National Novel Writing Month 2011 Ends

National  Novel Writing Month (NaNoWriMo) for 2011 is over now, and a lot (thousands? millions?) of writers have accomplished the 50,000-word goal. I completed mine, with a few hundred words to spare, and even though I didn’t write every day, and even though I didn’t make the daily wordcount every day, I had enough inspired days where I wrote twice the number of words to make up the difference.

It’s a way to encourage authors, both first-time and those who’ve done it before, (I will refrain from using the term “experienced”) to get it down on paper, whether or not it’s ready for prime time. And it’s likely that it won’t be ready, when writing under a deadline like that.

I’ve been writing on a deadline for several months now, with this blog, so I was fairly used to it, and I have come to realize that yeah, it’s probably going to suck, the first time you scratch it out, but it will get better and better as you go along, easier for the words to flow onto the page. And the bad stuff can be changed later.

I had a head start anyway, because my novel, Perigee Moon, was already in outline form. I pretty much knew what would go into each chapter, yet I did find that some chapters needed to be split up, as I was writing. I completed 17 chapters out of 38 so I’m nearly half way, and I’m aiming for a 120,000 word count or less, so it fits.

Going into December, my personal goal (without the NaNo people to keep urging me on) is to do the next 50,000 words and wrap up the first draft by early January. I’m aiming for completion at the end of January in order to submit it to the ABNA, in which I will once again no doubt be thrown out in the first round, because my short descriptions are never any good.

One thing that is troublesome, is that once again, the story is chronological, and I fear that may be amateurish, to have a story start at the beginning and end at the end. It’s one of those baby boomer stories too, and so it goes on for a really long time. But I wanted to chronicle a relationship that began very early (age 9) and develop it through the years, and couldn’t see how to do it other than as it happened, step by step.

I really enjoy writing, and thinking about the people I’m constructing makes me happy, but I seriously wonder if it’s not just a hobby. There are just too many great authors out there, and it’s too easy to get a book onto a Kindle or into print, for me to ever make a difference in the literary world.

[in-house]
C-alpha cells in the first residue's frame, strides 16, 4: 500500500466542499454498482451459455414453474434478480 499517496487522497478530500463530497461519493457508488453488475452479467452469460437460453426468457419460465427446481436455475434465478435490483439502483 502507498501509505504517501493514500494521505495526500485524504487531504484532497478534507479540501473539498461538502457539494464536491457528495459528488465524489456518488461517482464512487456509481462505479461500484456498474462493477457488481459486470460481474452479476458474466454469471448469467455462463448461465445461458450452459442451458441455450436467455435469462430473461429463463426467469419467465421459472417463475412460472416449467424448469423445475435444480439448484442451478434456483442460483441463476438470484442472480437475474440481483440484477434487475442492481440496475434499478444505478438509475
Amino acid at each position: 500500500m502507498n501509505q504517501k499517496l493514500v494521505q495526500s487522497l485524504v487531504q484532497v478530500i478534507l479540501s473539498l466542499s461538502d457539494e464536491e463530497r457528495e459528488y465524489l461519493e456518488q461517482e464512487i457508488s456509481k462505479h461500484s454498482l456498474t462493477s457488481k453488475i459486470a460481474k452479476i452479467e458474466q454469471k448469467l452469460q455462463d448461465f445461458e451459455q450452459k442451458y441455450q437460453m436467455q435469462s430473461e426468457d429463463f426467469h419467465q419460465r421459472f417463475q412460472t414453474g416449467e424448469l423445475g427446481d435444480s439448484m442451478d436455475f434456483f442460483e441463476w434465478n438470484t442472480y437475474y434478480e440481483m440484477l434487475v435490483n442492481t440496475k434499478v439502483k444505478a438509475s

Perigee might be my last effort, or I might take one more on, at the suggestion of a couple of friends, and write about a group of us, and the different directions of our lives with some fictional intrigue to make it more interesting. Kind of a joint effort, basing characters on real people. We’ll see.

Meanwhile, I’m plotting on.

6 thoughts on “National Novel Writing Month 2011 Ends

  1. I think its harder to be noticed than to write a good book. Second Stories and Lilly have solid narratives with very good writing. At least I think so. But, most interesting is the genre, if that’s word, being a slice of the whole babyboomer experience. Someone someday is going to care about those stories that capture the experiences of the 60’s generation. Probably those future readers will be a whole lot more likely to appreciate the tugs and pulls of these times than those so close to them. And who knows maybe the real answer lies somewhere in a SEO tip sheet.

    • Yep, you’re right. And add to the fact that it’s harder to get noticed than to write a book, that I wouldn’t be comfortable being noticed anyway!! It’s a no-win situation, now that so many authors are tasked with having to market themselves. But thanks for your kind comment, you always seem to say the right thing. I do think there is a market for it, stories about late life, whoever thought late life would happen to us?

  2. Totally agree with Jack H that the relationship between sales and quality is a tenuous one. Most of the indy bestsellers on Amazon are bestsellers because they’re priced at 99 cents or similar. Can’t help feeling that it’s devaluing literature and all the hard work that goes into creating a good novel.

    ‘Slow burns’, such as the stories you write, are very satisfying reads.

    Congrats on reaching your NanoWriMo milestone. I am such a slow writer, I can’t even imagine coming close!

    • I feel the same, and instinctively react at the 99 cent books, as if the pricing is somehow indicative of the quality of the work.

      I never heard the term ‘slow burn’ but I like it!

      Also, it was harder to complete the 50K words than I thought it would be, and it’s by no means ready for prime time.

  3. Congratulations on finishing! I wanted to pass along that whether or not they finished a NaNoWriMo novel, anybody can still win a cash prize for their first line in the NaNoWriMo Best First Line Contest—but hurry—the deadline has been extended but only to midnight Wednesday, December 7. There’s no entry fee, nothing to buy and the first prize is $100, 2nd is $50, 3rd is $25, and 7 runners-up win a copy of the book, “Your Writing Coach”. Details and entry at: (ignore the deadline on that site, it has been extended to midnight, Dec. 7).

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